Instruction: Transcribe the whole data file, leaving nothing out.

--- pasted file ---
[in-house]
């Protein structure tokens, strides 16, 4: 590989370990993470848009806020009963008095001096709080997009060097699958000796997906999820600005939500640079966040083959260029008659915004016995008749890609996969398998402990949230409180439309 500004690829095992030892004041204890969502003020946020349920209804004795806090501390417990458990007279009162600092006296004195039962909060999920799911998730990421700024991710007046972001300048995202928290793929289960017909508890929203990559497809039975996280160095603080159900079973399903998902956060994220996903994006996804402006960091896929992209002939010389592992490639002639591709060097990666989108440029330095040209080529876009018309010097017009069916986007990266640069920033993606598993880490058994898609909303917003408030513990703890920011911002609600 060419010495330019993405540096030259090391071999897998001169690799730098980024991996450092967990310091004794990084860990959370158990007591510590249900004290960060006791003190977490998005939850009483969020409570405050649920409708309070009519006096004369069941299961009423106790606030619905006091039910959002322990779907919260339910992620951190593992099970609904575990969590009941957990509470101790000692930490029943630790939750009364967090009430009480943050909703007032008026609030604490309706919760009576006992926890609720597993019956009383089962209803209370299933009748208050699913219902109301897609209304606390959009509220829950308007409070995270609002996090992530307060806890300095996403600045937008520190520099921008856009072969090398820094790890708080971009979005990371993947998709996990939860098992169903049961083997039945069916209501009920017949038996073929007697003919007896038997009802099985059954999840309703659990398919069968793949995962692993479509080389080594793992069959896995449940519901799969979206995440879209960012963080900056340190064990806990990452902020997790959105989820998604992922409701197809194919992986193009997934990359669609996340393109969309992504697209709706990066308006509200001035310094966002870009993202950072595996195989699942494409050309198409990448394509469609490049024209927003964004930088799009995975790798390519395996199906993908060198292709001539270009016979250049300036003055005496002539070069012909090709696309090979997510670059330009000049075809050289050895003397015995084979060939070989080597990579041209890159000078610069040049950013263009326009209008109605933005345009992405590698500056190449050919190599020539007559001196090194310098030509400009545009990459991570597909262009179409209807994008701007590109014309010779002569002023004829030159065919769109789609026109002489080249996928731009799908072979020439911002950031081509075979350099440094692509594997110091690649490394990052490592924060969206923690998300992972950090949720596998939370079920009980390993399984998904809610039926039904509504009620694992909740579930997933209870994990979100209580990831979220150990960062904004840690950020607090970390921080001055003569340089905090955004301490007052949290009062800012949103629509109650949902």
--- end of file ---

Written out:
[in-house]
């Protein structure tokens, strides 16, 4: 590989370990993470848009806020009963008095001096709080997009060097699958000796997906999820600005939500640079966040083959260029008659915004016995008749890609996969398998402990949230409180439309 500004690829095992030892004041204890969502003020946020349920209804004795806090501390417990458990007279009162600092006296004195039962909060999920799911998730990421700024991710007046972001300048995202928290793929289960017909508890929203990559497809039975996280160095603080159900079973399903998902956060994220996903994006996804402006960091896929992209002939010389592992490639002639591709060097990666989108440029330095040209080529876009018309010097017009069916986007990266640069920033993606598993880490058994898609909303917003408030513990703890920011911002609600 060419010495330019993405540096030259090391071999897998001169690799730098980024991996450092967990310091004794990084860990959370158990007591510590249900004290960060006791003190977490998005939850009483969020409570405050649920409708309070009519006096004369069941299961009423106790606030619905006091039910959002322990779907919260339910992620951190593992099970609904575990969590009941957990509470101790000692930490029943630790939750009364967090009430009480943050909703007032008026609030604490309706919760009576006992926890609720597993019956009383089962209803209370299933009748208050699913219902109301897609209304606390959009509220829950308007409070995270609002996090992530307060806890300095996403600045937008520190520099921008856009072969090398820094790890708080971009979005990371993947998709996990939860098992169903049961083997039945069916209501009920017949038996073929007697003919007896038997009802099985059954999840309703659990398919069968793949995962692993479509080389080594793992069959896995449940519901799969979206995440879209960012963080900056340190064990806990990452902020997790959105989820998604992922409701197809194919992986193009997934990359669609996340393109969309992504697209709706990066308006509200001035310094966002870009993202950072595996195989699942494409050309198409990448394509469609490049024209927003964004930088799009995975790798390519395996199906993908060198292709001539270009016979250049300036003055005496002539070069012909090709696309090979997510670059330009000049075809050289050895003397015995084979060939070989080597990579041209890159000078610069040049950013263009326009209008109605933005345009992405590698500056190449050919190599020539007559001196090194310098030509400009545009990459991570597909262009179409209807994008701007590109014309010779002569002023004829030159065919769109789609026109002489080249996928731009799908072979020439911002950031081509075979350099440094692509594997110091690649490394990052490592924060969206923690998300992972950090949720596998939370079920009980390993399984998904809610039926039904509504009620694992909740579930997933209870994990979100209580990831979220150990960062904004840690950020607090970390921080001055003569340089905090955004301490007052949290009062800012949103629509109650949902």